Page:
Four Cats Publishing is looking for writers to submit sentences that start with “I love you better than”… They are especially interested in entries from published authors over 15 years old. Details below.


One item that is humorously improbable and lovable with one descriptor, 3-7 words long (the I LOVE YOU BETTER THAN A… list below is a guideline of winning examples). We will accept entries for six months and we’ll give a monthly prize (usually a book from Four Cats inventory). Entries can be sent to Don Hart’s email: or to Colleen Green’s email:

The list contains examples of what my grandchildren completed for my own little competition exercise. I thought those on the list were good enough to publish. New entries may be published by The Wright Writers of Dayton on this website or with author attribution.



A chocolate chip cookie

A 10 lb. hamburger

A blue-eyed goldfish

A zebra with green stripes

A pepperoni and banana pizza

My own polka dotted airplane

A mash potato sandwich

Two birthdays in one week

A monkey named Melvin

A lion named Larry

A green and red pony

 four cats pic

Check out the Four Cats Publications website at

March 2017 Newsletter

Recipe of the Month

Honey Carrots

  • 5 Whole Carrots
  • 4 tbsp. Honey
  • 1 Box of Raisins
  • Olive Oil to coat pan
  • 1/4 Cup of White Wine


Peel carrots and cut off tops. Cut carrots into thin slices. Put slices into bowl and add honey. Stir them to coat with honey. Put olive oil into pan to cook carrots. Heat up carrots in pan stirring often. Add raisins and stir. Once carrots are about half way done cooking, add wine. Finish cooking carrots until they are done.

For more recipes go to


Word of the Month

Amorphous Without a clearly defined shape or form. Vague; ill-organized; unclassifiable.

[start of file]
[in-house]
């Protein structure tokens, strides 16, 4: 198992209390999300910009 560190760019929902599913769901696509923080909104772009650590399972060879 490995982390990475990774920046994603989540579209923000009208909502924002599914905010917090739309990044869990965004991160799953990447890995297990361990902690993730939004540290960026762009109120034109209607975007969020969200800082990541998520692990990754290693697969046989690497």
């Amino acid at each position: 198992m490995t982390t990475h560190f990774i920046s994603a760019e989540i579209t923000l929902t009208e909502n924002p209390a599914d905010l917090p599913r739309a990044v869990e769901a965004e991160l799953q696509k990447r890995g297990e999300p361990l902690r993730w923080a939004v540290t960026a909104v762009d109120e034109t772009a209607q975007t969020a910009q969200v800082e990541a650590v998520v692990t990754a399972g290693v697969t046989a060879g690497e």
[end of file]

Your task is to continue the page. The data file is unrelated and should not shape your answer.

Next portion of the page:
“The amorphous package caused alarm to many people in the terminal.”



Inspirational Quote of the Month

Making a mistake isn’t bad. It is only bad if you don’t learn from it!

Author Colleen Green


Looking for a festive St. Patrick’s Day cocktail? Check out this website below with a ton of ideas. Have fun, stay safe, and drink responsibly.


Book of the Month

Ireland by Frank Delaney

In the winter of 1951, a storyteller arrives at the home of nine-year-old Ronan O’Mara in the Irish countryside. The last practitioner of an honored, centuries-old tradition, the Seanchai enthralls his assembled audience for three evenings running with narratives of foolish kings and fabled saints, of enduring accomplishments and selfless acts — until he is banished from the household for blasphemy and moves on. But these three incomparable nights have changed young Ronan forever, setting him on the course he will follow for years to come…

Available on Amazon


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February 2017 Newsletter

hearts Recipe of the Month

Slow-Cooker Lamb Stew

Recipe by Colleen Green

For more recipes and articles click on link below



  • 2 pounds of lamb stew meat
  • 3 garlic cloves minced
  • 1-2 teaspoons Watkins brand “Herbes de Provence” (rosemary, marjoram, thyme)
  • salt and pepper
  • 3/4 cup cream of chicken and mushroom soup
  • 4 tablespoons flour
  • 2 tablespoons extra-virgin olive oil
  • 1/2 cup dry white wine
  • 9-15 green olives with pimento
  • half a bag of baby carrots

Combine carrots, garlic, and herb seasoning in a 5-6 quart slow-cooker, season with salt and pepper.

Place 3 tablespoons of flour on a plate.Season lamb with salt and pepper, coat in flour, shake off excess, and set aside.Season lamb with salt and pepper, coat in flour, shake off excess, and set aside.

In large skillet pour the extra-virgin olive oil. Heat lamb in skillet in small batches over medium high heat until browned on all sides. Transfer to crock-pot.

Add wine to skillet. Use wooden spoon to scrape up left over brown bits in pan. Cook wine in medium heat until it is reduced by about half.

Add mixture to crock-pot and cover.

Cook on low about 4-5 hours. Last twenty minutes, add the olives.



hearts   Book of the Month

Rowing Through the Night

by Ruth Kibler Peck



The poetry of Ruth Kibler Peck has won dozens of national, state, and local awards. She is also co-author of a creative writing series for Loyola University Press, and she wrote the history of Trinity Lutheran Church in Dayton to commemorate its 100th anniversary. Ruth Ann holds bachelor’s and master’s degrees from Wright State University, and she taught junior high English for 21 years.

Link to Buy:



hearts   Inspirational Quote of the Month


There is only one happiness in this life, to love and be loved.

George Sand



hearts   Word of the Month

Sanguine (adj.) Cheerfully optimistic, hopeful, or

confident: “A sanguine disposition;” “Sanguine expectations.”